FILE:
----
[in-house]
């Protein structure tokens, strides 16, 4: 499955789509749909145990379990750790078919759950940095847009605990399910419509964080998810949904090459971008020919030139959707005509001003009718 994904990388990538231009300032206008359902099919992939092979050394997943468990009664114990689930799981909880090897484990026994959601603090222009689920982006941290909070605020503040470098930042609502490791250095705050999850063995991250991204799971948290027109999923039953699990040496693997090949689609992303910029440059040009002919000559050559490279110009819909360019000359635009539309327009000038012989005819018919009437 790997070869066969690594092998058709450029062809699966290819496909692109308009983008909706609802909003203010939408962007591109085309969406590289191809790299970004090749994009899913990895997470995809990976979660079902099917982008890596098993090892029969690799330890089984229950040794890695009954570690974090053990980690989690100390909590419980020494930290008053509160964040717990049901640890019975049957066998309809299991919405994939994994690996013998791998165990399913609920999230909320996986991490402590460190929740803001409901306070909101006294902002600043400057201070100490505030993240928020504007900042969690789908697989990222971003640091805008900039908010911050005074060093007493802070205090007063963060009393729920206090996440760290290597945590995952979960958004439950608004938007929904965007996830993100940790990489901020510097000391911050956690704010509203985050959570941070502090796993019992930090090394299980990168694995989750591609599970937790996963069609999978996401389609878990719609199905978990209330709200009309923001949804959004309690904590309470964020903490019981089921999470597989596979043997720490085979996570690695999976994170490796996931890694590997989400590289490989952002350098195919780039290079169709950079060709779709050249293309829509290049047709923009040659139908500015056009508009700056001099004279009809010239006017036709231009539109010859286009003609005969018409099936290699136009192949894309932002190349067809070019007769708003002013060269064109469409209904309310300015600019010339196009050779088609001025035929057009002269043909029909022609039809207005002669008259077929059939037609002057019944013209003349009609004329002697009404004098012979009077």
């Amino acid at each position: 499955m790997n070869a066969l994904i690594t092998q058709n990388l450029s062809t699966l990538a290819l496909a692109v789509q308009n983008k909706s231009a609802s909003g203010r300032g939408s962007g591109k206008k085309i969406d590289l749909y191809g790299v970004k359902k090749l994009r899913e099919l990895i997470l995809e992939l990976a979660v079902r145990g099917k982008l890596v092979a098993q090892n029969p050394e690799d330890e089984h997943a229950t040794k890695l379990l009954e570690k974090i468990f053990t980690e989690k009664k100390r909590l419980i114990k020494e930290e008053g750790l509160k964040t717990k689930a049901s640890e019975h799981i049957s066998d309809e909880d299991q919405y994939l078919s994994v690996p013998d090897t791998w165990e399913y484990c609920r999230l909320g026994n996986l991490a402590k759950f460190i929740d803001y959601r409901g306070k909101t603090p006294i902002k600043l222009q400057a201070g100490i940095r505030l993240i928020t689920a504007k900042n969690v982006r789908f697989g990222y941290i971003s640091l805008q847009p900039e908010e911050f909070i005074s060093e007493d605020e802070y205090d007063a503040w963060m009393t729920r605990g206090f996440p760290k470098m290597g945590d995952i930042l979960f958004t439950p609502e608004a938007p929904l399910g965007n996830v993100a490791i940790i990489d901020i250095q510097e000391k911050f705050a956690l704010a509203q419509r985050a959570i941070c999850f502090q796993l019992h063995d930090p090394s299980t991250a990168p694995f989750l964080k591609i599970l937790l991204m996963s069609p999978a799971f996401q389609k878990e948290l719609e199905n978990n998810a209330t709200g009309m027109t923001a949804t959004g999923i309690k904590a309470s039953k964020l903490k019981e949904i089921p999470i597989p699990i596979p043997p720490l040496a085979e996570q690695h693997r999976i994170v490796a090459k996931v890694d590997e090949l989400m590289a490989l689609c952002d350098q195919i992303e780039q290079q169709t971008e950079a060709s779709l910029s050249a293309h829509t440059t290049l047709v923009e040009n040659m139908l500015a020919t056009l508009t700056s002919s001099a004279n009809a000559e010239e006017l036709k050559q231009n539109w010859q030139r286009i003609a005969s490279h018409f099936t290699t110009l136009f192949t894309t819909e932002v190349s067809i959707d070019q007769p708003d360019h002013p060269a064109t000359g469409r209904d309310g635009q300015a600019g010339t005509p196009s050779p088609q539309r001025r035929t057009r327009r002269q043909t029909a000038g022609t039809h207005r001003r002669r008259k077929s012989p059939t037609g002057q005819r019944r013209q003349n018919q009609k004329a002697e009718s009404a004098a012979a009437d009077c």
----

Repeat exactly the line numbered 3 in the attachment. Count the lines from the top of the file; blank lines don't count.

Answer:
């Amino acid at each position: 499955m790997n070869a066969l994904i690594t092998q058709n990388l450029s062809t699966l990538a290819l496909a692109v789509q308009n983008k909706s231009a609802s909003g203010r300032g939408s962007g591109k206008k085309i969406d590289l749909y191809g790299v970004k359902k090749l994009r899913e099919l990895i997470l995809e992939l990976a979660v079902r145990g099917k982008l890596v092979a098993q090892n029969p050394e690799d330890e089984h997943a229950t040794k890695l379990l009954e570690k974090i468990f053990t980690e989690k009664k100390r909590l419980i114990k020494e930290e008053g750790l509160k964040t717990k689930a049901s640890e019975h799981i049957s066998d309809e909880d299991q919405y994939l078919s994994v690996p013998d090897t791998w165990e399913y484990c609920r999230l909320g026994n996986l991490a402590k759950f460190i929740d803001y959601r409901g306070k909101t603090p006294i902002k600043l222009q400057a201070g100490i940095r505030l993240i928020t689920a504007k900042n969690v982006r789908f697989g990222y941290i971003s640091l805008q847009p900039e908010e911050f909070i005074s060093e007493d605020e802070y205090d007063a503040w963060m009393t729920r605990g206090f996440p760290k470098m290597g945590d995952i930042l979960f958004t439950p609502e608004a938007p929904l399910g965007n996830v993100a490791i940790i990489d901020i250095q510097e000391k911050f705050a956690l704010a509203q419509r985050a959570i941070c999850f502090q796993l019992h063995d930090p090394s299980t991250a990168p694995f989750l964080k591609i599970l937790l991204m996963s069609p999978a799971f996401q389609k878990e948290l719609e199905n978990n998810a209330t709200g009309m027109t923001a949804t959004g999923i309690k904590a309470s039953k964020l903490k019981e949904i089921p999470i597989p699990i596979p043997p720490l040496a085979e996570q690695h693997r999976i994170v490796a090459k996931v890694d590997e090949l989400m590289a490989l689609c952002d350098q195919i992303e780039q290079q169709t971008e950079a060709s779709l910029s050249a293309h829509t440059t290049l047709v923009e040009n040659m139908l500015a020919t056009l508009t700056s002919s001099a004279n009809a000559e010239e006017l036709k050559q231009n539109w010859q030139r286009i003609a005969s490279h018409f099936t290699t110009l136009f192949t894309t819909e932002v190349s067809i959707d070019q007769p708003d360019h002013p060269a064109t000359g469409r209904d309310g635009q300015a600019g010339t005509p196009s050779p088609q539309r001025r035929t057009r327009r002269q043909t029909a000038g022609t039809h207005r001003r002669r008259k077929s012989p059939t037609g002057q005819r019944r013209q003349n018919q009609k004329a002697e009718s009404a004098a012979a009437d009077c």